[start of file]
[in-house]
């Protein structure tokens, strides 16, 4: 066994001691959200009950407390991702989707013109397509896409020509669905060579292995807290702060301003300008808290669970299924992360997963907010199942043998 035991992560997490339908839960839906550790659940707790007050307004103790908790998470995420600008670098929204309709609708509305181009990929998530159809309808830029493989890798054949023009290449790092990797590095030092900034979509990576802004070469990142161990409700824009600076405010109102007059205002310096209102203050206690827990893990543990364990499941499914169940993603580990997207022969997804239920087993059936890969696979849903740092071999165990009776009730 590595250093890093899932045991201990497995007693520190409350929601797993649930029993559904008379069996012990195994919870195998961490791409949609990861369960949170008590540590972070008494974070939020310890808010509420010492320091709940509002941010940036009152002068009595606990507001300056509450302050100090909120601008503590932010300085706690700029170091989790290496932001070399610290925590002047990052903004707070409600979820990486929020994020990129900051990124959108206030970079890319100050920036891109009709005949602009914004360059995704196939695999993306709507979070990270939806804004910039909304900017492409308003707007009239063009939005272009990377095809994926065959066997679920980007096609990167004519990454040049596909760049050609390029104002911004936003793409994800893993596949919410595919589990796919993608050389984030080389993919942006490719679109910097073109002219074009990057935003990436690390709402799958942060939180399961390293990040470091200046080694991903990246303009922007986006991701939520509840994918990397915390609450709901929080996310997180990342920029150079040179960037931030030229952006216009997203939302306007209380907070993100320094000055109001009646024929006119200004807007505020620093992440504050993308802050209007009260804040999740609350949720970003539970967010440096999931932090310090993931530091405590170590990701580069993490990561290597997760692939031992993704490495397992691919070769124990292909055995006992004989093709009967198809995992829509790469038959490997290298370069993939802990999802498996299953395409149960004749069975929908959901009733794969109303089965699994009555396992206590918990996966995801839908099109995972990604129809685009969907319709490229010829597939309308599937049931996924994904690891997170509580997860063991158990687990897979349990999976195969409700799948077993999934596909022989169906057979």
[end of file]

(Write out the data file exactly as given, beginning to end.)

[in-house]
């Protein structure tokens, strides 16, 4: 066994001691959200009950407390991702989707013109397509896409020509669905060579292995807290702060301003300008808290669970299924992360997963907010199942043998 035991992560997490339908839960839906550790659940707790007050307004103790908790998470995420600008670098929204309709609708509305181009990929998530159809309808830029493989890798054949023009290449790092990797590095030092900034979509990576802004070469990142161990409700824009600076405010109102007059205002310096209102203050206690827990893990543990364990499941499914169940993603580990997207022969997804239920087993059936890969696979849903740092071999165990009776009730 590595250093890093899932045991201990497995007693520190409350929601797993649930029993559904008379069996012990195994919870195998961490791409949609990861369960949170008590540590972070008494974070939020310890808010509420010492320091709940509002941010940036009152002068009595606990507001300056509450302050100090909120601008503590932010300085706690700029170091989790290496932001070399610290925590002047990052903004707070409600979820990486929020994020990129900051990124959108206030970079890319100050920036891109009709005949602009914004360059995704196939695999993306709507979070990270939806804004910039909304900017492409308003707007009239063009939005272009990377095809994926065959066997679920980007096609990167004519990454040049596909760049050609390029104002911004936003793409994800893993596949919410595919589990796919993608050389984030080389993919942006490719679109910097073109002219074009990057935003990436690390709402799958942060939180399961390293990040470091200046080694991903990246303009922007986006991701939520509840994918990397915390609450709901929080996310997180990342920029150079040179960037931030030229952006216009997203939302306007209380907070993100320094000055109001009646024929006119200004807007505020620093992440504050993308802050209007009260804040999740609350949720970003539970967010440096999931932090310090993931530091405590170590990701580069993490990561290597997760692939031992993704490495397992691919070769124990292909055995006992004989093709009967198809995992829509790469038959490997290298370069993939802990999802498996299953395409149960004749069975929908959901009733794969109303089965699994009555396992206590918990996966995801839908099109995972990604129809685009969907319709490229010829597939309308599937049931996924994904690891997170509580997860063991158990687990897979349990999976195969409700799948077993999934596909022989169906057979």